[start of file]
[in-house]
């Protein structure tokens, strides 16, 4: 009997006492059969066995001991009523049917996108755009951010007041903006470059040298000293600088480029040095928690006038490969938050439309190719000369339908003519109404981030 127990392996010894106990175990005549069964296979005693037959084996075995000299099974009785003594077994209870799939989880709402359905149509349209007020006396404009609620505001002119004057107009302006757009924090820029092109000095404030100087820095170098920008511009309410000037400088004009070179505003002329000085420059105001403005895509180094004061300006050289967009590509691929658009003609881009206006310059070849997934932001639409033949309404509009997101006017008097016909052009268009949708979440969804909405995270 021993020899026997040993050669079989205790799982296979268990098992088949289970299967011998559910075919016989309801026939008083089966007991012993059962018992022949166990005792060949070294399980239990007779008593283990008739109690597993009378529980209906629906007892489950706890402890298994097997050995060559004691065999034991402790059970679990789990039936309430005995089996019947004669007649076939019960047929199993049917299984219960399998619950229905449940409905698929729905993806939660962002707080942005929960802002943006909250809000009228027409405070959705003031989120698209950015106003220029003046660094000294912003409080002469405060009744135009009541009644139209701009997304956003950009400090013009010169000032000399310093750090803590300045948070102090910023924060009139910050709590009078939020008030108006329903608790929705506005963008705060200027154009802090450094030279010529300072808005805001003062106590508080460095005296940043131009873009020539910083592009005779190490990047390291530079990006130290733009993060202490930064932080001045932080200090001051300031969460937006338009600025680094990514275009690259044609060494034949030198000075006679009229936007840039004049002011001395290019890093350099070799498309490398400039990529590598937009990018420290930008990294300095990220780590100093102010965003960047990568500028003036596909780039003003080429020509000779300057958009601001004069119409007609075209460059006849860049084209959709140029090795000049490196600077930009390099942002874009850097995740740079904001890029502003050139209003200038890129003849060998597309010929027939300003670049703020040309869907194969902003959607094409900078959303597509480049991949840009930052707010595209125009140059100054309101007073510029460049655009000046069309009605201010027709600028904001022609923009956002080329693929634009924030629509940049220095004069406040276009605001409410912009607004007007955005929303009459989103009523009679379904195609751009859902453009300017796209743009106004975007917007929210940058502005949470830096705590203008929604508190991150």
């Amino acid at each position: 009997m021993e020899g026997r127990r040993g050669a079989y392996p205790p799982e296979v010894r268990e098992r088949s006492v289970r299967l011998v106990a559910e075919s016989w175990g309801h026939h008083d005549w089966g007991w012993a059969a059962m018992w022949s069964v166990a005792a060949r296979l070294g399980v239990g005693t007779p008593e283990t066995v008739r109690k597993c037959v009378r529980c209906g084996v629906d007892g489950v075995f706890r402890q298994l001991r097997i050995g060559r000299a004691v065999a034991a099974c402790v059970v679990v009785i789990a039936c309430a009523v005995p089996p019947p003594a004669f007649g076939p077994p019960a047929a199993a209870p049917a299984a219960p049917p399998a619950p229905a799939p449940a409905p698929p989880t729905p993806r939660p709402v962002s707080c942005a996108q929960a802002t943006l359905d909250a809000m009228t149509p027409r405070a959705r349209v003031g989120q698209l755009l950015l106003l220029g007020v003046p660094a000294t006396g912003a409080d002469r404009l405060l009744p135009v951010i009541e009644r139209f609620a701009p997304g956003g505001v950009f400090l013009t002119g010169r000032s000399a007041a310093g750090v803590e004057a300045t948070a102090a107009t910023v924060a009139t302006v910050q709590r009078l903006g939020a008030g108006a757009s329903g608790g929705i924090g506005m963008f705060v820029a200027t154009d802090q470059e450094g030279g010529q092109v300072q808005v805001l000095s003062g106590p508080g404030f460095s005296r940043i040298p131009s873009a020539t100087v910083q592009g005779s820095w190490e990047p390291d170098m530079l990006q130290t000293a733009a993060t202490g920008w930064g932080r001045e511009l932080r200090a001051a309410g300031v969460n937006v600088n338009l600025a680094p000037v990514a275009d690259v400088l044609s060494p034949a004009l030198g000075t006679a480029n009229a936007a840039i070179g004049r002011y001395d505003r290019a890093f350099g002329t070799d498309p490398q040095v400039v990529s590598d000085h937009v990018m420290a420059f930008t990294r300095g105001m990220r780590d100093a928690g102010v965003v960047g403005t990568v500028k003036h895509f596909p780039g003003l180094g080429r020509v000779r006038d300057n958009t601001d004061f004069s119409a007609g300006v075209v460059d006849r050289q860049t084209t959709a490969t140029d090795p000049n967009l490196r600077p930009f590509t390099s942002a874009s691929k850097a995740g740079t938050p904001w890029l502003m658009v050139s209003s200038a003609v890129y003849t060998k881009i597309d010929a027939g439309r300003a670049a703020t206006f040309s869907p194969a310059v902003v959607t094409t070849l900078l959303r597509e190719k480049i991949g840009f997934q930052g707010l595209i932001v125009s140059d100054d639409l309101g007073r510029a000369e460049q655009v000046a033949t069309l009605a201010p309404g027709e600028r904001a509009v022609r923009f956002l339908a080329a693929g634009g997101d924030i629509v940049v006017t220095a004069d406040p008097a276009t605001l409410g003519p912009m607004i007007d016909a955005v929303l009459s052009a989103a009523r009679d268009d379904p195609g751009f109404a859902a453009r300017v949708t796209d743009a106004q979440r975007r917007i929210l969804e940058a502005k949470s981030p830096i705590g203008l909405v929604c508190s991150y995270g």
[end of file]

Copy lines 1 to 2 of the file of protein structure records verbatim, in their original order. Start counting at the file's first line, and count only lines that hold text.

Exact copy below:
[in-house]
């Protein structure tokens, strides 16, 4: 009997006492059969066995001991009523049917996108755009951010007041903006470059040298000293600088480029040095928690006038490969938050439309190719000369339908003519109404981030 127990392996010894106990175990005549069964296979005693037959084996075995000299099974009785003594077994209870799939989880709402359905149509349209007020006396404009609620505001002119004057107009302006757009924090820029092109000095404030100087820095170098920008511009309410000037400088004009070179505003002329000085420059105001403005895509180094004061300006050289967009590509691929658009003609881009206006310059070849997934932001639409033949309404509009997101006017008097016909052009268009949708979440969804909405995270 021993020899026997040993050669079989205790799982296979268990098992088949289970299967011998559910075919016989309801026939008083089966007991012993059962018992022949166990005792060949070294399980239990007779008593283990008739109690597993009378529980209906629906007892489950706890402890298994097997050995060559004691065999034991402790059970679990789990039936309430005995089996019947004669007649076939019960047929199993049917299984219960399998619950229905449940409905698929729905993806939660962002707080942005929960802002943006909250809000009228027409405070959705003031989120698209950015106003220029003046660094000294912003409080002469405060009744135009009541009644139209701009997304956003950009400090013009010169000032000399310093750090803590300045948070102090910023924060009139910050709590009078939020008030108006329903608790929705506005963008705060200027154009802090450094030279010529300072808005805001003062106590508080460095005296940043131009873009020539910083592009005779190490990047390291530079990006130290733009993060202490930064932080001045932080200090001051300031969460937006338009600025680094990514275009690259044609060494034949030198000075006679009229936007840039004049002011001395290019890093350099070799498309490398400039990529590598937009990018420290930008990294300095990220780590100093102010965003960047990568500028003036596909780039003003080429020509000779300057958009601001004069119409007609075209460059006849860049084209959709140029090795000049490196600077930009390099942002874009850097995740740079904001890029502003050139209003200038890129003849060998597309010929027939300003670049703020040309869907194969902003959607094409900078959303597509480049991949840009930052707010595209125009140059100054309101007073510029460049655009000046069309009605201010027709600028904001022609923009956002080329693929634009924030629509940049220095004069406040276009605001409410912009607004007007955005929303009459989103009523009679379904195609751009859902453009300017796209743009106004975007917007929210940058502005949470830096705590203008929604508190991150």